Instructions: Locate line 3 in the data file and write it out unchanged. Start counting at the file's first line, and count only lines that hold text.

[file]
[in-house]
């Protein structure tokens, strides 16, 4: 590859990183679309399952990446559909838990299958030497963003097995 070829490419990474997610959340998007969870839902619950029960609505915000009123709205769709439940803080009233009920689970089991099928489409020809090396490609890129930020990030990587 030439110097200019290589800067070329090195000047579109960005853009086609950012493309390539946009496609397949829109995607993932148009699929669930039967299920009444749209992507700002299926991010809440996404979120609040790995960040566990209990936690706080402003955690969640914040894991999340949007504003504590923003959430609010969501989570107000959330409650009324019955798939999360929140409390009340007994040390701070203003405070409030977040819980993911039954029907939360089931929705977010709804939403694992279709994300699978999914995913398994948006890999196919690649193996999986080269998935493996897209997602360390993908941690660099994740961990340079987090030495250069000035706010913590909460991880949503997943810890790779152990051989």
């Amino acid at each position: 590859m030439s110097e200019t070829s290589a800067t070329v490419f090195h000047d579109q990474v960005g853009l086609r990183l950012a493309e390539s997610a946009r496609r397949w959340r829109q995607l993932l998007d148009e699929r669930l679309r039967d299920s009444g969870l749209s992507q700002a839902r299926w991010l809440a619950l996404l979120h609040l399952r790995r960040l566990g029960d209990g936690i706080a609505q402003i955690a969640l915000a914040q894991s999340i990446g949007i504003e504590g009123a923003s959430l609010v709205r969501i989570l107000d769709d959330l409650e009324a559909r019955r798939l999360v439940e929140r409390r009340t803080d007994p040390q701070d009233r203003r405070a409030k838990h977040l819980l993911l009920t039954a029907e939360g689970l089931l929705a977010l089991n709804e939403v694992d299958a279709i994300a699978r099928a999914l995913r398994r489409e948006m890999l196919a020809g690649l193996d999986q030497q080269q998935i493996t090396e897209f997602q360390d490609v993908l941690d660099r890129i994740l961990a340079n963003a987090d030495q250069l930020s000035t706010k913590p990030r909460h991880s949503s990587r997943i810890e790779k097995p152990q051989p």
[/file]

């Amino acid at each position: 590859m030439s110097e200019t070829s290589a800067t070329v490419f090195h000047d579109q990474v960005g853009l086609r990183l950012a493309e390539s997610a946009r496609r397949w959340r829109q995607l993932l998007d148009e699929r669930l679309r039967d299920s009444g969870l749209s992507q700002a839902r299926w991010l809440a619950l996404l979120h609040l399952r790995r960040l566990g029960d209990g936690i706080a609505q402003i955690a969640l915000a914040q894991s999340i990446g949007i504003e504590g009123a923003s959430l609010v709205r969501i989570l107000d769709d959330l409650e009324a559909r019955r798939l999360v439940e929140r409390r009340t803080d007994p040390q701070d009233r203003r405070a409030k838990h977040l819980l993911l009920t039954a029907e939360g689970l089931l929705a977010l089991n709804e939403v694992d299958a279709i994300a699978r099928a999914l995913r398994r489409e948006m890999l196919a020809g690649l193996d999986q030497q080269q998935i493996t090396e897209f997602q360390d490609v993908l941690d660099r890129i994740l961990a340079n963003a987090d030495q250069l930020s000035t706010k913590p990030r909460h991880s949503s990587r997943i810890e790779k097995p152990q051989p």